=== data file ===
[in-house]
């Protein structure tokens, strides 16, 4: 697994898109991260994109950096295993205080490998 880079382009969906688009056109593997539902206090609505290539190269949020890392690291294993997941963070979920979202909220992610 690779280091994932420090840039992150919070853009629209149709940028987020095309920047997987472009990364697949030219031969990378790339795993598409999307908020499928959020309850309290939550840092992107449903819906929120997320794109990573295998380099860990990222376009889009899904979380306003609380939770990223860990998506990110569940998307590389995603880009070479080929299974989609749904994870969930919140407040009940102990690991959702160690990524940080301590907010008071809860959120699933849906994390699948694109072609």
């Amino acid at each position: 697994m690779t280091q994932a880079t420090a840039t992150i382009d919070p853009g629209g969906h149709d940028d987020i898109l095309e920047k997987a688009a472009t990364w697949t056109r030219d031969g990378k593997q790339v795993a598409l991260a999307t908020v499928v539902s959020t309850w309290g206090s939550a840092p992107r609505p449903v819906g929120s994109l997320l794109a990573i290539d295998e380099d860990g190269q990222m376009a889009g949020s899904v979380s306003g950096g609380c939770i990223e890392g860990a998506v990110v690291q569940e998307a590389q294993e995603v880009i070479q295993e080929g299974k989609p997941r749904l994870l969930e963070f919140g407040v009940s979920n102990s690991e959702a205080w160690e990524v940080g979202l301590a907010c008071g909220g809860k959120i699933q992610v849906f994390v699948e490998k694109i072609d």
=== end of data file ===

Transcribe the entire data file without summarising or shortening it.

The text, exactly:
[in-house]
């Protein structure tokens, strides 16, 4: 697994898109991260994109950096295993205080490998 880079382009969906688009056109593997539902206090609505290539190269949020890392690291294993997941963070979920979202909220992610 690779280091994932420090840039992150919070853009629209149709940028987020095309920047997987472009990364697949030219031969990378790339795993598409999307908020499928959020309850309290939550840092992107449903819906929120997320794109990573295998380099860990990222376009889009899904979380306003609380939770990223860990998506990110569940998307590389995603880009070479080929299974989609749904994870969930919140407040009940102990690991959702160690990524940080301590907010008071809860959120699933849906994390699948694109072609």
């Amino acid at each position: 697994m690779t280091q994932a880079t420090a840039t992150i382009d919070p853009g629209g969906h149709d940028d987020i898109l095309e920047k997987a688009a472009t990364w697949t056109r030219d031969g990378k593997q790339v795993a598409l991260a999307t908020v499928v539902s959020t309850w309290g206090s939550a840092p992107r609505p449903v819906g929120s994109l997320l794109a990573i290539d295998e380099d860990g190269q990222m376009a889009g949020s899904v979380s306003g950096g609380c939770i990223e890392g860990a998506v990110v690291q569940e998307a590389q294993e995603v880009i070479q295993e080929g299974k989609p997941r749904l994870l969930e963070f919140g407040v009940s979920n102990s690991e959702a205080w160690e990524v940080g979202l301590a907010c008071g909220g809860k959120i699933q992610v849906f994390v699948e490998k694109i072609d």